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Skoda Kodiaq SE 2.0 TDI 4×4 DSG review

Skoda Kodiaq review

Skoda Kodiaq SE 2.0 TDI 4×4 DSG review.

By Robert Couldwell

For: Sharp looks, beautifully built, highly practical, spacious and great to drive.
Against: Only minor issues like nowhere to put key fob and distracting radio controls.

Mallorca Like SEAT, Škoda is launching its first proper SUV, the first of several.

Škoda’s Kodiaq  is bigger than its class rivals but costs less. Notionally, the Kodiak competes with its cousin, the Volkswagen Tiguan, but to get as much space as in the Škoda, you would need to buy a Touareg in the class above. VW owns Skoda.

Skoda Kodiaq review

The Kodiaq is 211mm longer than the Tiguan but just 100mm shorter than the Touareg allowing seven seats and great comfort in the first two rows, the third being ideal for children. Even with the third row in use, there is reasonable luggage space but with the second and third rows down there is a vast space and, if the optional folding front passenger seat is specified, can take items up to 2.3 metres long.

When driving the car and inspecting it at a standstill it was difficult to find any signs of economising compared with the Tiguan or Touareg, apart from slightly coarse plastics below the fascia. The Kodiaq interior is a superb place to be with lots of thoughtful details or ‘simply clever’ features as Škoda calls them, such as the double locker in the fascia.

The brilliant pull-out umbrellas are carried over from the Superb and there is one particularly clever and very rare feature: door-edge protection. It consists of a narrow plastic strip located in the edge of the door. When the door is opened, it deploys automatically and positions itself as a protector along the door edge, thereby protecting your own door and those of neighbouring vehicles from scratches.

Skoda Kodiaq review

Lots of thoughtful features but one might be problematic
One thoughtful touch could be problematic; the cup holders are designed to allow a water bottle to be opened with one hand, encouraging drivers to drink at the wheel, surely as dangerous as holding a mobile phone.

My only criticisms, which apply to many others, are there is no specific slot for the ignition fob which rattles around in one of the trays in the console and the operation of the radio through the touch screen. Too many actions are required to change a station which is distracting. Škoda needs to follow its sister brand Audi and fit a row or square of small buttons which can be tuned to favourite stations with just one press required to change station. Manufacturers seem preoccupied with removing buttons and channelling as many features as possible through the touch screen.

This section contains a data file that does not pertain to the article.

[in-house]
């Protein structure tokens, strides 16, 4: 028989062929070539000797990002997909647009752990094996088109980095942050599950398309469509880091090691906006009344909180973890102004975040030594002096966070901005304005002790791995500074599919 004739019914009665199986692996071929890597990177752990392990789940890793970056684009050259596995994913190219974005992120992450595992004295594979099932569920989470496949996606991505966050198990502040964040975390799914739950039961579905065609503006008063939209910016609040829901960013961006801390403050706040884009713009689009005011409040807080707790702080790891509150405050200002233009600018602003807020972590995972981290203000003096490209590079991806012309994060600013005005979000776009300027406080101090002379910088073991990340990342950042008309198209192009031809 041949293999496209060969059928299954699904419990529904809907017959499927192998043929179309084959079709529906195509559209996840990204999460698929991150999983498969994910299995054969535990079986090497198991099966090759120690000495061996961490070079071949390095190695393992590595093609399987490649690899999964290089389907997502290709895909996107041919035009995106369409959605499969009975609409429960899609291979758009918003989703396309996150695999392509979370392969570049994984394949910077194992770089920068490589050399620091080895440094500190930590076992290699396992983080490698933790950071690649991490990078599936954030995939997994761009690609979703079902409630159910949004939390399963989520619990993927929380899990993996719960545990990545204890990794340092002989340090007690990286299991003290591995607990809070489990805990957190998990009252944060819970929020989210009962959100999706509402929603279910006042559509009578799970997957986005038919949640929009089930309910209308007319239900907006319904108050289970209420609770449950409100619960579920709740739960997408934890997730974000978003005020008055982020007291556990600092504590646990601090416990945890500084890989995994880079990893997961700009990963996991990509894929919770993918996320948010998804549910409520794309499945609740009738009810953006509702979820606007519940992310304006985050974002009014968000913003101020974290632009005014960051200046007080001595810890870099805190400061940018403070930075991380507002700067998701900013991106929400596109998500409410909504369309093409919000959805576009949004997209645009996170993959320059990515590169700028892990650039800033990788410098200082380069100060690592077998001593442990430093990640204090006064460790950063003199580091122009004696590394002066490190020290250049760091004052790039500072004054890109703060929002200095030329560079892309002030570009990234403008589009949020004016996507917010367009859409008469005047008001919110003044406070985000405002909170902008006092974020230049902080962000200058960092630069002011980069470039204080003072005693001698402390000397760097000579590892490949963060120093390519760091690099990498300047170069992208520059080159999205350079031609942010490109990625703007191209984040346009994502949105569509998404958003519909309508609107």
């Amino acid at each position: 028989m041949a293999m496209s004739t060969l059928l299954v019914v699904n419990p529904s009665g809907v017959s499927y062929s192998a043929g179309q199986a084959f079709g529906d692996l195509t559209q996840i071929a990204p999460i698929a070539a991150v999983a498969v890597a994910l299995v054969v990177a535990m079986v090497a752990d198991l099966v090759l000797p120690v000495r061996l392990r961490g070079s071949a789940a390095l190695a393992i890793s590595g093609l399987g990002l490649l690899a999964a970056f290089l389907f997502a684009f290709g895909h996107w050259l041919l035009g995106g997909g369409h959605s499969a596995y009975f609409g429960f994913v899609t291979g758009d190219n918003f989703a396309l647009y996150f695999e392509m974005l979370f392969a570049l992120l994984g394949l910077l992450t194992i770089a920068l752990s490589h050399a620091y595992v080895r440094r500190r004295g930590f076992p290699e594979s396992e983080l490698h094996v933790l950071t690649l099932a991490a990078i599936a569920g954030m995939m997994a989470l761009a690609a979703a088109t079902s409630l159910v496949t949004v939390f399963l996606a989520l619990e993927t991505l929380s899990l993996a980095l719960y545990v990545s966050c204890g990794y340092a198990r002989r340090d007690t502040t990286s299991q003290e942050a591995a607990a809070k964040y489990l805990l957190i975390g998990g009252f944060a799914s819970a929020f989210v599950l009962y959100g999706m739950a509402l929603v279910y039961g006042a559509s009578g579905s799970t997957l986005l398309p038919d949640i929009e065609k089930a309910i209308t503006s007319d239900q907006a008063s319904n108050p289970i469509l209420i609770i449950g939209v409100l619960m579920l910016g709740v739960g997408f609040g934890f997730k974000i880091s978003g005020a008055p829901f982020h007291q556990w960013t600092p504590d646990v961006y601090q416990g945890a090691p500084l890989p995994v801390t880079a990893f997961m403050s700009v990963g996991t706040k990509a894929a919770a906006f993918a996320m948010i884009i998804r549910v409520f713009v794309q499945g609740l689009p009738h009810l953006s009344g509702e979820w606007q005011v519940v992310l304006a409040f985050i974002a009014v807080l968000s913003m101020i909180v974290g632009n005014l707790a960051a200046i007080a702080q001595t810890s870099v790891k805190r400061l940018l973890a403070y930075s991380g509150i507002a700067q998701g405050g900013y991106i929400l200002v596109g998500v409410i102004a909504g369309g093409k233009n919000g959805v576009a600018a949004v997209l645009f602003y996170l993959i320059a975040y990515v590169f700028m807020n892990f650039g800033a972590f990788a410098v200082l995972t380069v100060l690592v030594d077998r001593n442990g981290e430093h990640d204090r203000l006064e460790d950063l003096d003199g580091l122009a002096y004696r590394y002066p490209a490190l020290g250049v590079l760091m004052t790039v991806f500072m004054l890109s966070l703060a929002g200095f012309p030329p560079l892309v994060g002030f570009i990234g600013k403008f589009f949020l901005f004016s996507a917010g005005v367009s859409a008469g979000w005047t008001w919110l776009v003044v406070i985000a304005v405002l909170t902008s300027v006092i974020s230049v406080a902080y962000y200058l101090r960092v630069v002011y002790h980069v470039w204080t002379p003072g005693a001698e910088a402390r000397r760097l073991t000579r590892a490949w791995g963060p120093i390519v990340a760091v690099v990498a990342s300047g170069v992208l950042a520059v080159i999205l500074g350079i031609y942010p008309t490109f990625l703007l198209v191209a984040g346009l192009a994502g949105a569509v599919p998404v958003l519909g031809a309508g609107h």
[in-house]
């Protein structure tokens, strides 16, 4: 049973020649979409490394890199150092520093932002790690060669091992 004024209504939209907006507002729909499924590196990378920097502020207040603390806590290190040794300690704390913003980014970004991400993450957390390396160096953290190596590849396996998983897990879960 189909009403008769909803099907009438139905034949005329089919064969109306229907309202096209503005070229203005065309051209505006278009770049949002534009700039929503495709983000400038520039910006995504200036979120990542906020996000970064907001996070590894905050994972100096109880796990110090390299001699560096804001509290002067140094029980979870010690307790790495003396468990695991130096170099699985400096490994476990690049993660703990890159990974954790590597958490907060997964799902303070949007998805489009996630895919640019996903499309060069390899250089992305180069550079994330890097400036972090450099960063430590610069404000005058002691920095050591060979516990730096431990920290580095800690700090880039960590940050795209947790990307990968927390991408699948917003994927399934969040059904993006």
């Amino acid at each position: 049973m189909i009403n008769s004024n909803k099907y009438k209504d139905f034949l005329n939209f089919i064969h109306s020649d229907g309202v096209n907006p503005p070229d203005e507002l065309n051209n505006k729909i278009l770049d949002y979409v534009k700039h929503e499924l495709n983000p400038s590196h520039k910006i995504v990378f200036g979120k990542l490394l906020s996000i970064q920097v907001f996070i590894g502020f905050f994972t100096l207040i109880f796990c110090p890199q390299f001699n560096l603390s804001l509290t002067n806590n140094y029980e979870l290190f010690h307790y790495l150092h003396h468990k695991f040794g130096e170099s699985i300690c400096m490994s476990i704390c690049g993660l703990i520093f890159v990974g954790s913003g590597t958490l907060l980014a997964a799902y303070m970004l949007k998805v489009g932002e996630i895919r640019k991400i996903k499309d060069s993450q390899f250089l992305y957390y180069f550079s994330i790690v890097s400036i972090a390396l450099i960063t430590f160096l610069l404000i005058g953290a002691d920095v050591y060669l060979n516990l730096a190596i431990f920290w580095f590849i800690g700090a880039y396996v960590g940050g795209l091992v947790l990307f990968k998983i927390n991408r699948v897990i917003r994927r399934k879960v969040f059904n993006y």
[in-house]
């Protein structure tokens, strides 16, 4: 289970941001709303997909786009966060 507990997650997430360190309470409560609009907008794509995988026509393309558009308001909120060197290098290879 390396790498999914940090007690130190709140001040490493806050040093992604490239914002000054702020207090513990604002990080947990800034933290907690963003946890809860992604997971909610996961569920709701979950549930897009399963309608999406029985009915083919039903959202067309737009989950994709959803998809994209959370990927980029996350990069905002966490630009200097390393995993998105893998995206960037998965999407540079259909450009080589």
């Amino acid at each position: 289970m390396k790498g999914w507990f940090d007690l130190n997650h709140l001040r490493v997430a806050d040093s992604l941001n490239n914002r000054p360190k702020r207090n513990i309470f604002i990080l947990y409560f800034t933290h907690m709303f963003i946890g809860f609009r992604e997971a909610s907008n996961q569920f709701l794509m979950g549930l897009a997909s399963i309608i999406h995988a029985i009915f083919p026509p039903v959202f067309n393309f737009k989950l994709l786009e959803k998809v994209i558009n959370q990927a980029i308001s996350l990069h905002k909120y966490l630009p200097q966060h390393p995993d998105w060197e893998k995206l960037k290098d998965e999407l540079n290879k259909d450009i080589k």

As is to be expected of Škoda, equipment levels are high with even the £21,495 entry ‘S’ model offering alloy wheels; Dab radio; air conditioning; seven airbags on top of all the equipment you would expect. There are three other trim levels, SE, SE L and Edition.

Even the luxurious, range – topping 7–seat Edition 2.0 TDI 190 PS 4×4 DSG which offers almost every gadget fitted to a motor car costs just £34,895. Four – wheel drive is available from £25,445, DSG automatic from £25,245 or with four – wheel drive, £26,745 and seven-seat versions are available from £28,595.

Skoda Kodiaq review

More Skoda SUVs to come
This is the first of a raft of new SUVs from Škoda and its engineers were determined that the Kodiak would drive like a car and generally it has succeeded with roll-free cornering. To achieve this, the suspension has to be stiffer than an Octavia or Superb which slightly compromises the ride on certain surfaces. The steering doesn’t seem as direct as an Octavias but this only shows up on a series of tight bends. While the steering may be somewhat over – assisted, the brakes are not, with linear response to pedal pressures.

Regardless of wheel and tyre combinations the new car is remarkably quiet and refined on low-noise tarmac and it is only with lower profile tyres on other surfaces that road noise is noticeable. Despite its high riding stance the designers have achieved good aerodynamic performance, meaning wind noise is all but absent.

As with the SEAT Ateka recently tested, it is unlikely the Kodiaq will be on the same shopping list as the Tiguan or Touareg which must be a relief to British Volkswagen brand executives as Škoda expects to sell 7,000 Kodiaqs next year in Britain. Considering the car will not be available until May, that suggests full year sales of over 10,000.

Ŝkoda paid rail fare flight and hotel.

Skoda Kodiaq review

Skoda Kodiaq



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